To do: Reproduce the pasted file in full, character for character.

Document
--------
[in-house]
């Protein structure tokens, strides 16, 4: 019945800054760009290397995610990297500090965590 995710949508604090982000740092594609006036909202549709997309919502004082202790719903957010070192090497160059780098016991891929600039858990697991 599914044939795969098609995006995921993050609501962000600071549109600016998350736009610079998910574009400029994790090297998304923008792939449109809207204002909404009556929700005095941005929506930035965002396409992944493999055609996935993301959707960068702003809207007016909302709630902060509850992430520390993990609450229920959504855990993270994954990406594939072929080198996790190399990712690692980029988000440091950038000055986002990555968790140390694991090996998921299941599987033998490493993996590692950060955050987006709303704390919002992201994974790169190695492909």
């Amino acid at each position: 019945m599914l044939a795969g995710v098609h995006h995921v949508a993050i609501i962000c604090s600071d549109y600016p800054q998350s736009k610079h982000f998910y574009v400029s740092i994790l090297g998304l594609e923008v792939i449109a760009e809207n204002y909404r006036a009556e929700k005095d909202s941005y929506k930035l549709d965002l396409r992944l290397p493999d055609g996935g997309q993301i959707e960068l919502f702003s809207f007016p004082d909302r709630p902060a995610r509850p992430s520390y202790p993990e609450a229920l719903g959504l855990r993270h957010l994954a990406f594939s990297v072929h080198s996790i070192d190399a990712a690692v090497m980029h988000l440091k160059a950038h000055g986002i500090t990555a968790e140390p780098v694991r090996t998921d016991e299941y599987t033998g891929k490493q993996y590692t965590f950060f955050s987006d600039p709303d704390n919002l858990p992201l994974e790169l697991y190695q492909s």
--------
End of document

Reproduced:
[in-house]
């Protein structure tokens, strides 16, 4: 019945800054760009290397995610990297500090965590 995710949508604090982000740092594609006036909202549709997309919502004082202790719903957010070192090497160059780098016991891929600039858990697991 599914044939795969098609995006995921993050609501962000600071549109600016998350736009610079998910574009400029994790090297998304923008792939449109809207204002909404009556929700005095941005929506930035965002396409992944493999055609996935993301959707960068702003809207007016909302709630902060509850992430520390993990609450229920959504855990993270994954990406594939072929080198996790190399990712690692980029988000440091950038000055986002990555968790140390694991090996998921299941599987033998490493993996590692950060955050987006709303704390919002992201994974790169190695492909």
């Amino acid at each position: 019945m599914l044939a795969g995710v098609h995006h995921v949508a993050i609501i962000c604090s600071d549109y600016p800054q998350s736009k610079h982000f998910y574009v400029s740092i994790l090297g998304l594609e923008v792939i449109a760009e809207n204002y909404r006036a009556e929700k005095d909202s941005y929506k930035l549709d965002l396409r992944l290397p493999d055609g996935g997309q993301i959707e960068l919502f702003s809207f007016p004082d909302r709630p902060a995610r509850p992430s520390y202790p993990e609450a229920l719903g959504l855990r993270h957010l994954a990406f594939s990297v072929h080198s996790i070192d190399a990712a690692v090497m980029h988000l440091k160059a950038h000055g986002i500090t990555a968790e140390p780098v694991r090996t998921d016991e299941y599987t033998g891929k490493q993996y590692t965590f950060f955050s987006d600039p709303d704390n919002l858990p992201l994974e790169l697991y190695q492909s």